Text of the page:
Statistical evidence provided by Investment Company Institute indicates that the individual investors have regained a degree of confidence in the market. This assessment has been gathered by the $24.2 billion invested into U.S. stock mutual funds since the beginning of this year. Still a ways away from the $96.7 billion withdrawn back in 2010.
Choosing the business that sparks your interest is a daunting task for some, while being a no-brainer for others. A business that you are genuinely passionate about is a key ingredient required for the success of a business. Once you have chosen the venture that you would like to start, the next step is determining how much capital will be required for funding your small business.
The capital funding for your small business can come from many sources. I believe that the hands-down very best source of capital funding is Read the rest of this entry →
I visited Macy’s this evening to see if there were any President’s Day sales. I was told by the sales associate that if I purchased a minimum of $100 I would receive 25% off. I chose a few items and tried to pay with cash and I was told that I could not pay with cash, and that I had to pay with credit card of some sort (a Visa/Mastercard logo debit card would have worked too). I was waiting for the associate to laugh, but he was absolutely serious. To make matters worse, I have to come back on the 24th to get what I bought as part of the stipulation to get the 25% off. Clearly a forceful ploy to get you to come back to their store to entice you to buy again.
I am a little disappointed in Macy’s to say the least. While I am not going to banish myself from their store, I will not engage in a forceful transaction like that again.
I thought it might be helpful to know that savings institute, Flagstar Bank is offering 1.5% APY on their FDIC-insured “SMART Savings Account”. In this low interest rate environment, this has been the highest savings rate that I have seen in over a year. I am not sure how long this offer will be in effect, but it may be worth checking it out. Read the rest of this entry →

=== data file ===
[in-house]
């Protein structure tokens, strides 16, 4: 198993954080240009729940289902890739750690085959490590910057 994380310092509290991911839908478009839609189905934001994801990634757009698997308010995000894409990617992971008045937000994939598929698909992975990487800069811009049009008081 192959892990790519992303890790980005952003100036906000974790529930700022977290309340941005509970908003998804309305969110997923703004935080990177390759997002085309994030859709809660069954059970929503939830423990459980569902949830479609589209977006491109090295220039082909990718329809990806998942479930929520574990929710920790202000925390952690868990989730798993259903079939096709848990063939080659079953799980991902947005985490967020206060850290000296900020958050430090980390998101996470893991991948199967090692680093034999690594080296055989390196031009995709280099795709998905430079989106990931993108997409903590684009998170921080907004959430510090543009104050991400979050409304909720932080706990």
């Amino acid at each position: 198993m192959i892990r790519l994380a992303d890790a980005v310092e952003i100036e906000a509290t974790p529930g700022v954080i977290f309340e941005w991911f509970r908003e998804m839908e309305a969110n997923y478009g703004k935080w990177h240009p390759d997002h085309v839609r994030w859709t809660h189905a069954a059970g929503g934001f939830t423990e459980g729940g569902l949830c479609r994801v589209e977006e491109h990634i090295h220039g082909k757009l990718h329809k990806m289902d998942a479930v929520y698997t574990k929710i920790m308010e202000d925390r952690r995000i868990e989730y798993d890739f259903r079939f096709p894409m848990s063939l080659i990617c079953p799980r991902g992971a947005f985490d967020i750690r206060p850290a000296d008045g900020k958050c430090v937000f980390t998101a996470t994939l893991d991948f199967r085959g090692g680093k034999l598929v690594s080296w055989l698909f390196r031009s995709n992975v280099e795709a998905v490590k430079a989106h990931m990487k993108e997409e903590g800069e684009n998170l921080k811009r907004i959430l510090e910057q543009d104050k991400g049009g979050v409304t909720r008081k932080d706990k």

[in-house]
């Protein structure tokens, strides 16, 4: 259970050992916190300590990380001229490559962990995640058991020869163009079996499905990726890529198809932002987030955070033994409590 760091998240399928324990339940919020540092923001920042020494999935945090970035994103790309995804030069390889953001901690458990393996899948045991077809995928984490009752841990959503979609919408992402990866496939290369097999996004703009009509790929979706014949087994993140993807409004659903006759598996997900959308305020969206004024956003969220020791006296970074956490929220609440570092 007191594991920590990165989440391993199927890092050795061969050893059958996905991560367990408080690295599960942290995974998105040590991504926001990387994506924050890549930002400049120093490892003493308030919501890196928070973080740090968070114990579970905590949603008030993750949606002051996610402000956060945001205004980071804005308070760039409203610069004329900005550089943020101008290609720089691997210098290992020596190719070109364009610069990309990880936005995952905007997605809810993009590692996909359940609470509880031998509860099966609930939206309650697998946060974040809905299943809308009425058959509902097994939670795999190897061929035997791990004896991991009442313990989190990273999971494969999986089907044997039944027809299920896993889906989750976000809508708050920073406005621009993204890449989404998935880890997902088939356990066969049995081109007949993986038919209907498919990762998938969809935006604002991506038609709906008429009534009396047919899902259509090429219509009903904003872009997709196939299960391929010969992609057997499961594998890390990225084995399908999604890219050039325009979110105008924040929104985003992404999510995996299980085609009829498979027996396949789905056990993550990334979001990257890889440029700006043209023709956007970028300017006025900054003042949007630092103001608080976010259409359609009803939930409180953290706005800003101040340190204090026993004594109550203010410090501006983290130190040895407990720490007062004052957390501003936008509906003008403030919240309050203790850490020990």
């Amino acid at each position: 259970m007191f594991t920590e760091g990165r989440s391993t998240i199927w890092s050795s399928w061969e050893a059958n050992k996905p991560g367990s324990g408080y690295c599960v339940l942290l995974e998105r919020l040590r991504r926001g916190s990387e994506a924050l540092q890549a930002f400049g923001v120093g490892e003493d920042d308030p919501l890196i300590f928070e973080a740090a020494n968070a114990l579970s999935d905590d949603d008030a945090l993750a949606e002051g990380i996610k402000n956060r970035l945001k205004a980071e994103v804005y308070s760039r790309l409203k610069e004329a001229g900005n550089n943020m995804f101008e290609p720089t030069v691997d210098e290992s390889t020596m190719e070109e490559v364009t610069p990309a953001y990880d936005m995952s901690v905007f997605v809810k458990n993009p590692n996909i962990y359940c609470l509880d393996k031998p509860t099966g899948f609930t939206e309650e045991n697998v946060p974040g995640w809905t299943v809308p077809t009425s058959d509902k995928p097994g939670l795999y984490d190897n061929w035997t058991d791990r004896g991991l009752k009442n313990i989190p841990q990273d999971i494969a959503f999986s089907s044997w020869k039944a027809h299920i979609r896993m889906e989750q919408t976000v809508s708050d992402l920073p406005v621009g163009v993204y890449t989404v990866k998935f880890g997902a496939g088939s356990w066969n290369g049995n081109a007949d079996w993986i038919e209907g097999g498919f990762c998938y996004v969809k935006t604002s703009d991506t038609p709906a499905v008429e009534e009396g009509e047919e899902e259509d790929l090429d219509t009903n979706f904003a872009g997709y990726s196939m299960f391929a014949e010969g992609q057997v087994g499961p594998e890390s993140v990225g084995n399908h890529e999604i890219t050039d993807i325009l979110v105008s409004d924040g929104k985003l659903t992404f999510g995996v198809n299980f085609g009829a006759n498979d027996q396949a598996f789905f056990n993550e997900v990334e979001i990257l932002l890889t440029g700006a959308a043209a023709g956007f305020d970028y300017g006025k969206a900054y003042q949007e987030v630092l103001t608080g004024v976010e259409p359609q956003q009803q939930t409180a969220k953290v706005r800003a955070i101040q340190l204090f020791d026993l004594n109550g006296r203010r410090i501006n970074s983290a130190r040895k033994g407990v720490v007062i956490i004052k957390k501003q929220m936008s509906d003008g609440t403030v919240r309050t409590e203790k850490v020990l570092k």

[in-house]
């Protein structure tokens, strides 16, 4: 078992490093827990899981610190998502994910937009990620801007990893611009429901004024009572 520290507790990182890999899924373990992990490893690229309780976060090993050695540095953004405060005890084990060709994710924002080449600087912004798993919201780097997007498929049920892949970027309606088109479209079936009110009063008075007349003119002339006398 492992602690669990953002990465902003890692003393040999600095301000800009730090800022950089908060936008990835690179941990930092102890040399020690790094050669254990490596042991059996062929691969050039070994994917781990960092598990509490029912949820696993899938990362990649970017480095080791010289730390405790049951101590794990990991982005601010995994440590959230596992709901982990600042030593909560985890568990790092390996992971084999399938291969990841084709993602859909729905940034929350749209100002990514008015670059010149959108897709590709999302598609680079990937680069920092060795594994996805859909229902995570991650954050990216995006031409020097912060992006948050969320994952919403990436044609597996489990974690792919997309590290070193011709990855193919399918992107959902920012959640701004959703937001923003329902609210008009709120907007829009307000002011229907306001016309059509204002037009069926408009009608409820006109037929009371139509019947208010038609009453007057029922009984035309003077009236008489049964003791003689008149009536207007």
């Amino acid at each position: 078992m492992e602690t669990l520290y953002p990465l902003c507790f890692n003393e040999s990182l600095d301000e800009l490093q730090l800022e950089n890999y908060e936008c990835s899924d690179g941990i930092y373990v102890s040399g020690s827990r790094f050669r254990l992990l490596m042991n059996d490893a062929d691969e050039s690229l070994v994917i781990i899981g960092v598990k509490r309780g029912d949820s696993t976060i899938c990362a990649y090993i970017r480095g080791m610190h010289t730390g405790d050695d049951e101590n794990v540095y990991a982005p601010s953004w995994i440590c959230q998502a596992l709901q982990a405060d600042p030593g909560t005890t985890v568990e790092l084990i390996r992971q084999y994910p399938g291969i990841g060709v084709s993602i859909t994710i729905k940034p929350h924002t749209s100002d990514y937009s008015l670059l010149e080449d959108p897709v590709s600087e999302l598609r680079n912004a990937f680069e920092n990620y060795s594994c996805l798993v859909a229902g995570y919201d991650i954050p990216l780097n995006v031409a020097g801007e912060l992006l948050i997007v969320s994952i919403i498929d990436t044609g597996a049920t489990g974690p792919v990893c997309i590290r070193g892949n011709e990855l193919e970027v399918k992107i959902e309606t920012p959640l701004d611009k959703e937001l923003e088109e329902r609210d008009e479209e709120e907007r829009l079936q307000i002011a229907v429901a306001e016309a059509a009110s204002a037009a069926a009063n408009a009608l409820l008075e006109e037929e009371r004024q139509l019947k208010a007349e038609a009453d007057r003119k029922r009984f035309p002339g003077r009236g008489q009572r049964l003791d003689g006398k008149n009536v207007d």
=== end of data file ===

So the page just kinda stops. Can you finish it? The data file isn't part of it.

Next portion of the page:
Gold! Gold! Gold! Determining whether to invest in gold will yield many types of responses. The gold commodity as a long term investment vs. a short term investment will yield and even greater opinion diversity. With any investment, my advice will be that you research, research, research! I am never afraid to share my own opinion on any topic; however, my goal isn’t necessarily to persuade people to do what I do just because I am doing it. I urge my readers to do as I do from an investment perspective or from a budget perspective because they understand the why, behind my strategy and agree with it. I do not advise anyone to make life choices solely because someone else is doing it, or because someone else told them to do it. Read the rest of this entry →
Return on invested capital: Investing vs. Prepaying the Mortgage
Is it better to build an investment portfolio or prepay my mortgage? This has proven to be a very popular question among our readers. Let’s assess which is the ideal choice.Which is more beneficial, and entirely paid-off home, or the return on invested capital of a well funded investment portfolio? Either option will put you in a good place, but which option is “better”? I think that it depends on the individual and their situation. Read the rest of this entry →
Frugal people and cheap people seek to spend the least amount of money possible. The biggest difference between frugal people vs. cheap people is the presence or absence of pressure to spend money on necessities.
I have witnessed debt-ridden, financially irresponsible people change their lives by creating and sticking to a budget. This process enabled them to control their spending, saving and investing amounts. The turning point for these newly cost conscious people occurred when they discovered how much they could save and invest if they cut out some expenses. This knowledge lead them to cut and reduce expenses over time to the point that even necessities were on the chopping block and it was at this point that the boundary between frugal and cheap had been crossed. Read the rest of this entry →